As I mentioned in my review of the Emeritus Vineyards 2015 Hallberg Ranch Pinot Noir, this is my first time tasting from this winery. One of the things that intrigued me about Emeritus Vineyards is their story surrounding dry farming. According to the winery, dry farming Pinot Noir is common in Burgundy, but rare in California. But because of the Goldridge soils found in Emeritus’s Hallberg Ranch vineyard, located in the Green Valley AVA of Sonoma County, owner and vintner Brice Cutrer Jones decided to dry farm his vineyards since he purchased the land in 2007, planting the original apple orchard to grape vines.
The Goldridge soil with the underlying clay loam forces the vines to dig deep (nearly 20 feet) into the soil for water. This is something you may have read about in conjunction with the heartier Bordeaux varieites (Cabernet Sauvignon, Cabernet Franc, even Petit Verdot and Malbec), but is — at least to me — a funky concept for the delicate Pinot Noir grape. According to Jones, this actually gives his Pinot Noir more complexity, a noteworthy minerality, and also allows the grapes to develop fully matured flavors at a lower Brix. Jones’s partner, Kirk Lokka notes, “Most growers pick at higher sugar levels because modern irrigation practices dilute the grapes with an excess of water. This is not the case with dry farming.”
The Pinot Hill Vineyard, located in Sebastopol, is also dry-farmed. And, again according to the winery, once Jones and Lokka purchased this property and instigated their dry farming methods on this Pinot-centric plot of land, Emeritus not has the largest dry-farmed estate in Sonoma County “and possibly California.” There are 107.76 acres planted on Hallberg Ranch, 30.68 acres planted on Pinot Hill.
Ok, that was a lot of talk about soil and stuff. But what does that all taste like in the glass?
I’ve followed winemaker Janu Goelz for quite some time—admittedly mostly on social media. What I immediately recognized was a young woman passionate about building her brand and business. Located on the outskirts of San Jose in Gilroy, California, Alara Cellars is one of a handful of boutique wineries in the Santa Clara Valley. Most folks forget about this piece of California wine country, and I love how she embraces it, pouring her wines at both local Silicon Valley hangouts and, now, at regional shows and competitions.
Oh how her brand has grown into such a success.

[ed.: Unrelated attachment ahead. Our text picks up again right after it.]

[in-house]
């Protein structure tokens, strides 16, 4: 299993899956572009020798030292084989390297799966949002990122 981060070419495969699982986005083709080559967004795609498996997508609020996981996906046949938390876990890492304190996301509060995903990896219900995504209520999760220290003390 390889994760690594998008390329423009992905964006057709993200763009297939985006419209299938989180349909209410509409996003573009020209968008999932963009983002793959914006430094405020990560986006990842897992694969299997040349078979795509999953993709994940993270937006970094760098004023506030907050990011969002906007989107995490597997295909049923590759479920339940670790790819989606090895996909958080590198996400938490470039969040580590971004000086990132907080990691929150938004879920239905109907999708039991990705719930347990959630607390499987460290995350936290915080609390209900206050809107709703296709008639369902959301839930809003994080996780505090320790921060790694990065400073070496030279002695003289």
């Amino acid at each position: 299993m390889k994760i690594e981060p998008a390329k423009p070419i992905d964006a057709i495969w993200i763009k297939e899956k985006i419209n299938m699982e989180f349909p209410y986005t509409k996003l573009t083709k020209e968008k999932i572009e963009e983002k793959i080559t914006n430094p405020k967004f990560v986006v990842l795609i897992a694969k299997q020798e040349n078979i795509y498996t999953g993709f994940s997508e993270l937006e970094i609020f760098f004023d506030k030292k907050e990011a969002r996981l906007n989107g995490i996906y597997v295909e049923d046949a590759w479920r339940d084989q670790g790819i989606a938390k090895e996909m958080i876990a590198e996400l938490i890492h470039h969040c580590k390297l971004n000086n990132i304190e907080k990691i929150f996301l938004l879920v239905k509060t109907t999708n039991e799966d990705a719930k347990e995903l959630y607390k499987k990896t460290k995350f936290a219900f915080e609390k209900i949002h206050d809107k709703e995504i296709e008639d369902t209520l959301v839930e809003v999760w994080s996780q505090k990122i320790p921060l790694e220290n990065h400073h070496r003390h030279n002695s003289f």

After interviewing her for a feature in our magazine, I finally got to meet her a few weeks ago at my company’s annual Bottle Bash party during the Unified Wine & Grape Symposium. She is just as friendly and delightful as her wines suggest. So I feel privileged to review one of her wines here on my humble little website.
I reviewed the Shafer Vineyards 2015 TD-9 last year and enjoyed it so much, I had to do a vintage update. One of the things I love (besides the taste) is the story behind the name.
At 50 years old, John Shafer left his business shoes and commuter trains behind in Chicago, trading them in for a pair of boots and a TD-9 tractor. Without a green thumb to speak of, he picked up his family and purchased his first piece of Napa Valley property. On that property were old sheds and ancient farming equipment — among them an International Harvester tractor from the 1950s. One of his first challenges was learning how to drive the rickety old beast — but he loved every moment of it.
I can very much relate to this story: shifting gears, changing trajectory — that’s really what life is all about isn’t it. And when you find success in that new direction, so much the better. So cheers to you, John, and the Napa Valley legend you created by making that decision.
There are so many expressions of Chardonnay. And while I’ve known that in theory for quite some time, it seems to me that lately—within the last two years even—winemakers are taking advantage of what that really means. Any where from round and doughy to crisp to fruit forward, and the whole spectrum that spreads between. Get a good Chardonnay from a reputable winemaker, and he or she will only use the techniques that will showcase the vineyard and vintage. That is the direction Chardonnay is going: while its tastes and textures are still nearly 100% reliant on the winemaker, winemakers seem to be working with the grape, instead of just completely…working the grape.
This is a wine that is quite special to me. I’m lucky enough to have winemakers send me their wines, invite me to visit, experience their vineyards. And I’ve discovered some beautiful — and very special — wines this way. But there is a special cubby hole in my heart and in my head I save for those wines I discover alongside my partner on a random excursion into wine country. Savannah-Chanelle had the added benefit of being close to our first home together, which was closer to San Francisco’s South Bay wine country — where the terroir and, thus, the varietal expressions are wholly different.
On Saturday nights we celebrate date night, when, if we have nothing else to toast, we toast each other. So cin-cin and cheers to us…